It's funny, I feel like I am supposed to think people like my dad, Eddie Pennington, and Doc Watson are super talented and be in awe of their musical talent, but I am mostly just in awe of them as folks who have been good to me my whole life.
Last week, my dad and I were working alone in the shop. I was painstakingly shaping the braces I had just glued onto the top of the guitar I was working on. I tapped, listened for a C note, shaved a little more wood off with my chisel, tapped again and listened again. After several tries I was feeling satisfied, thinking ahead to the day when Doc Watson would play it and say that it had a lovely clear tone. Then the phone rang. I saw that it was Gerald, one of my dad's good friends, so I answered it. "I guess you heard about Doc, right?" He asked after a few seconds of small talk. I felt that spurt of adrenaline that shoots through you when something exciting or scary is on the horizon and you know it is coming. "...No." I said, pretty sure I didn't want to know what he was going to say next. And I was correct, I didn't. After a lengthy surgery he is still in critical condition after an impacted colon threatened his life.
My heart sank as the shop phone kept ringing with updates on Doc's condition. We became apprehensive to answer the phone, worried that worse news would be shared after we did. He has hung on for days and days, but as I sat writing this entry I got the news that he has passed away. This just reminds me of the person he is, the person I grew up knowing. I know people are going to miss his music, and his talent, and what he has meant to the bluegrass community, but I am most sad to lose his honesty and genuine kindness.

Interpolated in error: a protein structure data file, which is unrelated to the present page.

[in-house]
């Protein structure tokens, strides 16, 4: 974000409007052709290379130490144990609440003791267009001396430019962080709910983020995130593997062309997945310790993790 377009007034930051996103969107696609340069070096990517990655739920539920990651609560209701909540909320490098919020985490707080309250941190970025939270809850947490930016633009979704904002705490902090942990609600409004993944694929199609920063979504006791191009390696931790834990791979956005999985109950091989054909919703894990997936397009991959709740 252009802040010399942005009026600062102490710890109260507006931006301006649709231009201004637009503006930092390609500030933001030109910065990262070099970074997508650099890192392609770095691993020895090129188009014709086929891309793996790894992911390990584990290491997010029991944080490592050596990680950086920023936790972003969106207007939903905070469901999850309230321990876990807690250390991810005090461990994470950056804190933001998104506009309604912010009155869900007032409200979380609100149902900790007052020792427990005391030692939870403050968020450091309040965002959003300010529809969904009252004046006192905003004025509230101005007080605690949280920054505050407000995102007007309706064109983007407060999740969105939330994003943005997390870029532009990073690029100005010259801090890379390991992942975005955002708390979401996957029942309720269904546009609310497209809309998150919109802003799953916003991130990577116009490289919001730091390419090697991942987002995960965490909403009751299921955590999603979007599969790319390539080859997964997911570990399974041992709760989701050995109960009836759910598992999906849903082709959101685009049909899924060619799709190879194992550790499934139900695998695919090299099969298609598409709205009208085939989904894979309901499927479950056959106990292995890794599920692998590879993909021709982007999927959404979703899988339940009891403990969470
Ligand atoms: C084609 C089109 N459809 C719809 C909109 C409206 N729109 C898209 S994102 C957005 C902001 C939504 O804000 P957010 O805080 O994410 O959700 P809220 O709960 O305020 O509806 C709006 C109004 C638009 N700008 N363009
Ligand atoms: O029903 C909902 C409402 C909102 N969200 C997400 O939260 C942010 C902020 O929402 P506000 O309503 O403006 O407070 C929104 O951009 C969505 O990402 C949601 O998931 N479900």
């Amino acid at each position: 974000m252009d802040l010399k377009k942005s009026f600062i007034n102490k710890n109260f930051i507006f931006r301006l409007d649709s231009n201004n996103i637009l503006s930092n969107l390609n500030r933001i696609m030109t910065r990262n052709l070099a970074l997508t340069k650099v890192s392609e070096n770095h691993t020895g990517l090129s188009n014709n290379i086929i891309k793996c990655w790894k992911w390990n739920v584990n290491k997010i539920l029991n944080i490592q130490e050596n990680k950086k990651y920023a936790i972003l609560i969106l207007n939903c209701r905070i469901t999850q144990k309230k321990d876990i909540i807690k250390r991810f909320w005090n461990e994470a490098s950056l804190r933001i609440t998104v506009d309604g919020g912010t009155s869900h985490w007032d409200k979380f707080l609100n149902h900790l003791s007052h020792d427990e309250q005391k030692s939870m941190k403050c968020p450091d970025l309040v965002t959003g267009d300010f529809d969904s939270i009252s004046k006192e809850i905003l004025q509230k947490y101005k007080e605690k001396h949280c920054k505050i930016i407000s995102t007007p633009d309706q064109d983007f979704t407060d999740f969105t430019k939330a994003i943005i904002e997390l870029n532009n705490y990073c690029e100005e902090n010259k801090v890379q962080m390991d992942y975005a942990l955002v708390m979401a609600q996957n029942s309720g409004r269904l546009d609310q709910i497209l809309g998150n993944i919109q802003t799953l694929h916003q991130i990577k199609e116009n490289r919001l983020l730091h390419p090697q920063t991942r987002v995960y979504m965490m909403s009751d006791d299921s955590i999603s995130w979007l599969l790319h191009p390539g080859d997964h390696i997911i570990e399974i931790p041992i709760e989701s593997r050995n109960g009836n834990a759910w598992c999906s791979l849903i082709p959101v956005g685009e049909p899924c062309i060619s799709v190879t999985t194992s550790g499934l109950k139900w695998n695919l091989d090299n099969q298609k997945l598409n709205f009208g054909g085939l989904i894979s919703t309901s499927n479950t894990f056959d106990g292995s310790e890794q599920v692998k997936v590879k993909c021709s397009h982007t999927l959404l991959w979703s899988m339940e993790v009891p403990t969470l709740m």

When I was about six years old, I remember my dad played a show with Doc. I don't remember the venue, but I remember the floors-they were vast and wooden. Lots of dancing space, and running-wild space. Those things are very important to a six year old the likes of me. Anyway, after the show that I am sure I didn't listen to, I remember my dad asking, "Jayne? Do you remember Doc? He is my friend." I remember him being kind of intimidating, because he couldn't see me and I wasn't sure where to stand so his face was tilted my way. He was very nice to me though, and gave me a hug before we left. As we were walking away, my dad said, "Do you know how lucky you are? Doc doesn't give hugs to just anybody." I didn't know. I just knew he was important, because there were a lot of folks around him all the time, and that he smiled at me and hugged me.
I remember moments like that, where he showed kindness to a rowdy young'un (borrowed from my dad's vocabulary) or when I handed him the body of my second guitar and he praised it highly, running his hands over the unfinished wood and saying that it "looks just beautiful". I love that when I handed him my finished fourth guitar to be tested, he said, "Well, you know I'll tell you the truth!" But the comments he provided were all ones that I probably don't really deserve. He is just my friend. He can play beautifully and I will miss that, but the stories he shared when it was jus the two of us sitting alone in the shop are what I will cherish most.
|My favorite picture I took of Doc.|
|Daddy, Doc, and me|